Strategy Institute

The Emotional Level of Missions

One of our trainers asks:

I was wondering if you would expand on the concept of a philosophy at the “emotional” level. Thank you.

In one sense, all levels of the philosophy of a motivating mission are emotional because we have to care about them. However, when we discuss the four levels of mission as economic, professional, emotional, and spiritual, we specifically mean the personal one-to-one connections that tie individuals together.

Strategy and Scandal: Obama and Blagojevich

Much of traditional strategy involves looking into the future and asking yourself about people's motivations and what they are likely to respond to your actions. Though people's responses cannot be predicted exactly, some responses are more likely than others. For Obama, political scandals like the political pedaling of Gov. Blagojevich are considered environmental attacks, equivalent to Sun Tzu's fire attacks.

Body of Strategic Knowledge Outline

I have just finished the outline for the Institute's Strategy Book of Knowledge. This outline details the major categories of principles involved in traditional competitive strategy. This are the areas of strategic knowledge for which we will be providing certification. It is available on-line here. All Institute members are invited to comment about its organization or the areas that need more detail or clarification.

A General Theory of Success

Like all sciences, Sun Tzu's strategy for comparing positions simplifies the natural world with a set of principles. Even mastering a few of these principles makes it easier for us to understand how to improve our strategic position.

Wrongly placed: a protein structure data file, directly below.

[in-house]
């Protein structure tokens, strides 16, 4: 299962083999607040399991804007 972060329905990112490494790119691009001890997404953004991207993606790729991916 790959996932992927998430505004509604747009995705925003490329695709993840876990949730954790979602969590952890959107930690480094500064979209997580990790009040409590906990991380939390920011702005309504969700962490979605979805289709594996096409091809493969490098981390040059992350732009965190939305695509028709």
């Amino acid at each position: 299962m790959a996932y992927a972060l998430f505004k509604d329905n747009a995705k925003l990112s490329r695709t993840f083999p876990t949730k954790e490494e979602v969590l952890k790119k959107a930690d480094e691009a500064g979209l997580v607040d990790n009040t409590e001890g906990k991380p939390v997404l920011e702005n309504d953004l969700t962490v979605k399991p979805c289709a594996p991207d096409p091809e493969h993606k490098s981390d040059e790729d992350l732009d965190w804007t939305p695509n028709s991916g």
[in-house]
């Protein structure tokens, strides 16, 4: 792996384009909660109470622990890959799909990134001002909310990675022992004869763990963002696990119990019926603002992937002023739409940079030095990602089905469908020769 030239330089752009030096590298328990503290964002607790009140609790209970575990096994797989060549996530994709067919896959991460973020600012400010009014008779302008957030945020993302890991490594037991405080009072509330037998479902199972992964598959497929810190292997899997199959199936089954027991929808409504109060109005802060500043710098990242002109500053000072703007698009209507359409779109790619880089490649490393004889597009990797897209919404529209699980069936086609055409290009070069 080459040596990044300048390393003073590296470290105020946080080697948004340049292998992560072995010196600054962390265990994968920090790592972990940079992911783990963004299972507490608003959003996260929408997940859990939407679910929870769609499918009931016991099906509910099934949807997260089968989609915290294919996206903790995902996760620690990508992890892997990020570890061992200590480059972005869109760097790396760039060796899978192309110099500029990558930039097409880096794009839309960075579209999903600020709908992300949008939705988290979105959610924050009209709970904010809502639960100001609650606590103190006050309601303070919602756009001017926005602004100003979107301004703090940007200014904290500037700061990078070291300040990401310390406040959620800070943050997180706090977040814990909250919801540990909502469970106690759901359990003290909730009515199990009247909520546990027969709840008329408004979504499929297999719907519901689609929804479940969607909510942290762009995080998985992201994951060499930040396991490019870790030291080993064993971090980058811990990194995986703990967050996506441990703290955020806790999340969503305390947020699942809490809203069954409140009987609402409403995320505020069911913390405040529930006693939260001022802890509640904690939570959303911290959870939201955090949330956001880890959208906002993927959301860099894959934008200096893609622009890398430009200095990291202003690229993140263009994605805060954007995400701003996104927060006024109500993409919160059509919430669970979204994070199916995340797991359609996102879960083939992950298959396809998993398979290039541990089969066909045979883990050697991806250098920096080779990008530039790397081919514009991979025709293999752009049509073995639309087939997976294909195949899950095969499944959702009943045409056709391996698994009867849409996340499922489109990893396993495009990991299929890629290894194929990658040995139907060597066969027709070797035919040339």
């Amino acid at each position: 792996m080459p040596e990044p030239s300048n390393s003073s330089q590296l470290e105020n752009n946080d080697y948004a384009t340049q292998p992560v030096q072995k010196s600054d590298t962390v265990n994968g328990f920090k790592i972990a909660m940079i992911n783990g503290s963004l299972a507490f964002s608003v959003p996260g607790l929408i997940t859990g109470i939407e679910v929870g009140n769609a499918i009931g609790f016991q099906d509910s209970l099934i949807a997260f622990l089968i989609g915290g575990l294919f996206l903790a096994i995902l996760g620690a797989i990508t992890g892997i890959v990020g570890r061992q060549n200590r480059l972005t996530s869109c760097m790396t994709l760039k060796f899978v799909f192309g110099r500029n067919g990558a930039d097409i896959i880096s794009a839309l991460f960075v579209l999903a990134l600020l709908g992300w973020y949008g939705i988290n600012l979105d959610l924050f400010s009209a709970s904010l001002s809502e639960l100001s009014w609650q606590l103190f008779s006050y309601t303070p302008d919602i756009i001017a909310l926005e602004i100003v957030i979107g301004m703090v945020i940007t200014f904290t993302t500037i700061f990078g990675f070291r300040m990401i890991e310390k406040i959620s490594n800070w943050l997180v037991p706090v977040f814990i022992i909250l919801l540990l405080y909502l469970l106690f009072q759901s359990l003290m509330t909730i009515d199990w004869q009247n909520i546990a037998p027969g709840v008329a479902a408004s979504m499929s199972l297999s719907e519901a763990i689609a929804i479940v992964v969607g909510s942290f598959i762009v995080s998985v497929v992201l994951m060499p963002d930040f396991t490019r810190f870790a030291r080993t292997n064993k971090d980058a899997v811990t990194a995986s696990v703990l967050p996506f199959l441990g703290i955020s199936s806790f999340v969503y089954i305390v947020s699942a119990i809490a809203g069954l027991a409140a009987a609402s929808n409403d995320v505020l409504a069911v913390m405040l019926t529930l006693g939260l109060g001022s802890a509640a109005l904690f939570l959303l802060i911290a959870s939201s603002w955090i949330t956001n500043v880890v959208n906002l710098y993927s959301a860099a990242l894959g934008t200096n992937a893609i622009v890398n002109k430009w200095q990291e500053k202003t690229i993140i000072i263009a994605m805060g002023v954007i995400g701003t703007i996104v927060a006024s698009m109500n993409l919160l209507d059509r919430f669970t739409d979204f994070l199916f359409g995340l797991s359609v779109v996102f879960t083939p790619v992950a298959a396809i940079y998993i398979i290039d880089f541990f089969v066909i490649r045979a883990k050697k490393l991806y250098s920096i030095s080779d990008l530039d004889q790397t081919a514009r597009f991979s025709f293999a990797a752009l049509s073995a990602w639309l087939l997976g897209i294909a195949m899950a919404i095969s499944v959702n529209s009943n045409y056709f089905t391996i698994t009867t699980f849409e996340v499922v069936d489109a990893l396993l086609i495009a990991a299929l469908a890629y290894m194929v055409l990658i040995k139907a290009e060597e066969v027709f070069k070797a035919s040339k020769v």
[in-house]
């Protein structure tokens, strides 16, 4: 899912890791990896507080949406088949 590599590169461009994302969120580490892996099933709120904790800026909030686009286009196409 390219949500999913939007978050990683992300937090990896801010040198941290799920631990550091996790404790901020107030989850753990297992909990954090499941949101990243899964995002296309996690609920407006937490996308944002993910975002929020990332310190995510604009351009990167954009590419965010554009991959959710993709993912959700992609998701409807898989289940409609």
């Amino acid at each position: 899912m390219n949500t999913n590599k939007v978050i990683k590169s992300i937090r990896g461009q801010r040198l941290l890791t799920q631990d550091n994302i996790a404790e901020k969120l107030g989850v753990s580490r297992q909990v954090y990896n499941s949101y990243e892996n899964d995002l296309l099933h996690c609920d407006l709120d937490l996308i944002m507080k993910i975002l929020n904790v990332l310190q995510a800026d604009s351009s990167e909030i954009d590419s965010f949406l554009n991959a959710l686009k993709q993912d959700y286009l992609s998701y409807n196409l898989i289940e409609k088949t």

Throughout history, people have rediscovered these principles through trial and error.  These principles have been documented in various ways in different competitive arenas. Many are familiar from military history; others from sports; and still others from business.

Is Success Luck?

Competitive Arenas: 

Napoleon and Sun Tzu

A reader writes:

Your web-page states that Napoleon made use of "The Art of War". I spent eight years studying Napoleon's early career, and never discovered a single piece of evidence to show this. On the other hand, it is quite clear that he made use of the writings of the great French strategist, Pierre Bourcet, as well as those of the Chevalier Du Teil, among others. Napoleon didn't really need to read "The Art of War" because European writings contained all that he needed to develop into a great general. Yours, Martin BB.

STARS Training Methods, Skills, and Resources

Successful people are ordinary people who saw an opportunity and acted on it to create a position for themselves. Worrying about your situation won't help. Nothing is worse than worry except excuses. You can win the position that you were meant to have in this world, but to do so, you must understand positioning and how to explore opportunities.

Competitive Arenas: 


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